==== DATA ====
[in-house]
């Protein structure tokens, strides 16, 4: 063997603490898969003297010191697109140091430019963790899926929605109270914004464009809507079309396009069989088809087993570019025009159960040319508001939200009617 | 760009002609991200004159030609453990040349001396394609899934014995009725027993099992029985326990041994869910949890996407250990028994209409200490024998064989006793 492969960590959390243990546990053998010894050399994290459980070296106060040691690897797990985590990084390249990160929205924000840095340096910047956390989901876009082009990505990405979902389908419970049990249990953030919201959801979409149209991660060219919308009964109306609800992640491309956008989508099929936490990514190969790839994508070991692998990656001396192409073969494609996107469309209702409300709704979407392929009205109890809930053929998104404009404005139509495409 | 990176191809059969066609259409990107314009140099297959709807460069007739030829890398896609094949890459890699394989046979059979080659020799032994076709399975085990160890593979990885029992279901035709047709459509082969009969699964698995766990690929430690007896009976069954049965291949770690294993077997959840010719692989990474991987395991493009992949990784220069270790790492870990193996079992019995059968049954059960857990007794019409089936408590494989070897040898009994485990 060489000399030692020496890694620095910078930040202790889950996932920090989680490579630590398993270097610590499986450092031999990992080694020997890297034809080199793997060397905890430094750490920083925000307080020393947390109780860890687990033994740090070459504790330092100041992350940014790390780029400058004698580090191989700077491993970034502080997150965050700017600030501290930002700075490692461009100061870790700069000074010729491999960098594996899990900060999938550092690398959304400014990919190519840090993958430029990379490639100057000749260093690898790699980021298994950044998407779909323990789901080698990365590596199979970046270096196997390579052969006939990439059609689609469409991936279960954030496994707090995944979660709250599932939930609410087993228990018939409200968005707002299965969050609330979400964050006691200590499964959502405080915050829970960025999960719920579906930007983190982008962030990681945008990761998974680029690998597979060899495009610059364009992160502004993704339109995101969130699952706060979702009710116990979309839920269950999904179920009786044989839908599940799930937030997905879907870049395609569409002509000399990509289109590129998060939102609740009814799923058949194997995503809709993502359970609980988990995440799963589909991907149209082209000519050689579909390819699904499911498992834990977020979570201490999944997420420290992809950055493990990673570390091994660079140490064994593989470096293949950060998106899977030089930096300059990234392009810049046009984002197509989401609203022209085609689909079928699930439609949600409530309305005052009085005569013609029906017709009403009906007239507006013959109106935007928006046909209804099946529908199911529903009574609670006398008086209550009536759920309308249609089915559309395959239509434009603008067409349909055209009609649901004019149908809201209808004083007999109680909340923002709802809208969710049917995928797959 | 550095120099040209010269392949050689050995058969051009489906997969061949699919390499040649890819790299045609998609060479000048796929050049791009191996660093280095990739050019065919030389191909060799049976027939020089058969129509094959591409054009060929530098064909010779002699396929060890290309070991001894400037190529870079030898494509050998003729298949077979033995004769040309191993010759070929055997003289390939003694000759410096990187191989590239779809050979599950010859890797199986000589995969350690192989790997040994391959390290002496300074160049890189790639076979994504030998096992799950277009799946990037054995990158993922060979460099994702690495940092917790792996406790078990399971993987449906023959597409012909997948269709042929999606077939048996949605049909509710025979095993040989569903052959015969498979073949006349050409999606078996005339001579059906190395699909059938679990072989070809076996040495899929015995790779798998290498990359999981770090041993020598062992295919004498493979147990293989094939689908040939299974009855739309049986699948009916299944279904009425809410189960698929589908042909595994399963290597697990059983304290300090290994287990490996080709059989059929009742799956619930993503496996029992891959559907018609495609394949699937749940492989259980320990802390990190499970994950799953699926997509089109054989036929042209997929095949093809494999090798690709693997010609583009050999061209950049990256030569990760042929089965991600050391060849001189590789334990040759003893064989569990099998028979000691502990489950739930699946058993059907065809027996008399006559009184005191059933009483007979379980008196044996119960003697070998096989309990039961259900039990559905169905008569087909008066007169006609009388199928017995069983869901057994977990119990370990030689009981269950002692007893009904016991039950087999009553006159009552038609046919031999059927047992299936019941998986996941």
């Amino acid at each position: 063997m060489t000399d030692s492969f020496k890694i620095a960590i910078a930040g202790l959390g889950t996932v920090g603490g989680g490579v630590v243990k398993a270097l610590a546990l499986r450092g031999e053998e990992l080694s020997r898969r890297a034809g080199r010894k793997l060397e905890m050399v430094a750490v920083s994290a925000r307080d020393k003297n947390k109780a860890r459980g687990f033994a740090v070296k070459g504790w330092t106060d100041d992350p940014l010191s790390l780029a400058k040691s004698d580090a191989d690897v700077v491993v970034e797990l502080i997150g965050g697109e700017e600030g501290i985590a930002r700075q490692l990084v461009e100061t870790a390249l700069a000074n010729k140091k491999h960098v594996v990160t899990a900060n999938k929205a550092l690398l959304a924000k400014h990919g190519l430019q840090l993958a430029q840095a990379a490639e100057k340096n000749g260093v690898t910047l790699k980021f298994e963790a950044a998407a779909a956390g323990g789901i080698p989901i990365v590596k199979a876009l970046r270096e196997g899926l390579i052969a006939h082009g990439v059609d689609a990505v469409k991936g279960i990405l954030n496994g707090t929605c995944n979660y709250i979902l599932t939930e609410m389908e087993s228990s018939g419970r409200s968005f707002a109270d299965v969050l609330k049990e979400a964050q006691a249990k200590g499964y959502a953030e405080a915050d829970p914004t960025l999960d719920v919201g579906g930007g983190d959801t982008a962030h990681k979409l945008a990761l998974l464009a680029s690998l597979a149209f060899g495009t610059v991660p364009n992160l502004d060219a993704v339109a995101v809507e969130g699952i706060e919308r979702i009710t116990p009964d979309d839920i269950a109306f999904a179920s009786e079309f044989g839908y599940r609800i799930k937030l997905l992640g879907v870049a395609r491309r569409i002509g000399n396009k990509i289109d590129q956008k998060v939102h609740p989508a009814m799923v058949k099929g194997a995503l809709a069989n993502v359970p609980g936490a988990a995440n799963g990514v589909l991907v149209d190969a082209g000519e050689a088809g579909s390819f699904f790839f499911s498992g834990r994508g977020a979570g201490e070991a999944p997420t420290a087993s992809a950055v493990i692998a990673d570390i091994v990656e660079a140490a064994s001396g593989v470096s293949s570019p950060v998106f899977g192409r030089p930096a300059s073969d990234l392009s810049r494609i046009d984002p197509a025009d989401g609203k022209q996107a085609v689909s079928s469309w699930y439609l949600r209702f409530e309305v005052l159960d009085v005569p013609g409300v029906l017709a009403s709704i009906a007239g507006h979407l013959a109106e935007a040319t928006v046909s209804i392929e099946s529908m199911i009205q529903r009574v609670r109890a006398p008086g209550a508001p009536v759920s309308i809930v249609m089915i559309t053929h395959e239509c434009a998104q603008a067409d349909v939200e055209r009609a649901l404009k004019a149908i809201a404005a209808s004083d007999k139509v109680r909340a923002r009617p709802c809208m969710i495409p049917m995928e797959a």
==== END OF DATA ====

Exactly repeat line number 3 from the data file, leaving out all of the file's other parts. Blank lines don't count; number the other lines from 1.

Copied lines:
């Amino acid at each position: 063997m060489t000399d030692s492969f020496k890694i620095a960590i910078a930040g202790l959390g889950t996932v920090g603490g989680g490579v630590v243990k398993a270097l610590a546990l499986r450092g031999e053998e990992l080694s020997r898969r890297a034809g080199r010894k793997l060397e905890m050399v430094a750490v920083s994290a925000r307080d020393k003297n947390k109780a860890r459980g687990f033994a740090v070296k070459g504790w330092t106060d100041d992350p940014l010191s790390l780029a400058k040691s004698d580090a191989d690897v700077v491993v970034e797990l502080i997150g965050g697109e700017e600030g501290i985590a930002r700075q490692l990084v461009e100061t870790a390249l700069a000074n010729k140091k491999h960098v594996v990160t899990a900060n999938k929205a550092l690398l959304a924000k400014h990919g190519l430019q840090l993958a430029q840095a990379a490639e100057k340096n000749g260093v690898t910047l790699k980021f298994e963790a950044a998407a779909a956390g323990g789901i080698p989901i990365v590596k199979a876009l970046r270096e196997g899926l390579i052969a006939h082009g990439v059609d689609a990505v469409k991936g279960i990405l954030n496994g707090t929605c995944n979660y709250i979902l599932t939930e609410m389908e087993s228990s018939g419970r409200s968005f707002a109270d299965v969050l609330k049990e979400a964050q006691a249990k200590g499964y959502a953030e405080a915050d829970p914004t960025l999960d719920v919201g579906g930007g983190d959801t982008a962030h990681k979409l945008a990761l998974l464009a680029s690998l597979a149209f060899g495009t610059v991660p364009n992160l502004d060219a993704v339109a995101v809507e969130g699952i706060e919308r979702i009710t116990p009964d979309d839920i269950a109306f999904a179920s009786e079309f044989g839908y599940r609800i799930k937030l997905l992640g879907v870049a395609r491309r569409i002509g000399n396009k990509i289109d590129q956008k998060v939102h609740p989508a009814m799923v058949k099929g194997a995503l809709a069989n993502v359970p609980g936490a988990a995440n799963g990514v589909l991907v149209d190969a082209g000519e050689a088809g579909s390819f699904f790839f499911s498992g834990r994508g977020a979570g201490e070991a999944p997420t420290a087993s992809a950055v493990i692998a990673d570390i091994v990656e660079a140490a064994s001396g593989v470096s293949s570019p950060v998106f899977g192409r030089p930096a300059s073969d990234l392009s810049r494609i046009d984002p197509a025009d989401g609203k022209q996107a085609v689909s079928s469309w699930y439609l949600r209702f409530e309305v005052l159960d009085v005569p013609g409300v029906l017709a009403s709704i009906a007239g507006h979407l013959a109106e935007a040319t928006v046909s209804i392929e099946s529908m199911i009205q529903r009574v609670r109890a006398p008086g209550a508001p009536v759920s309308i809930v249609m089915i559309t053929h395959e239509c434009a998104q603008a067409d349909v939200e055209r009609a649901l404009k004019a149908i809201a404005a209808s004083d007999k139509v109680r909340a923002r009617p709802c809208m969710i495409p049917m995928e797959a």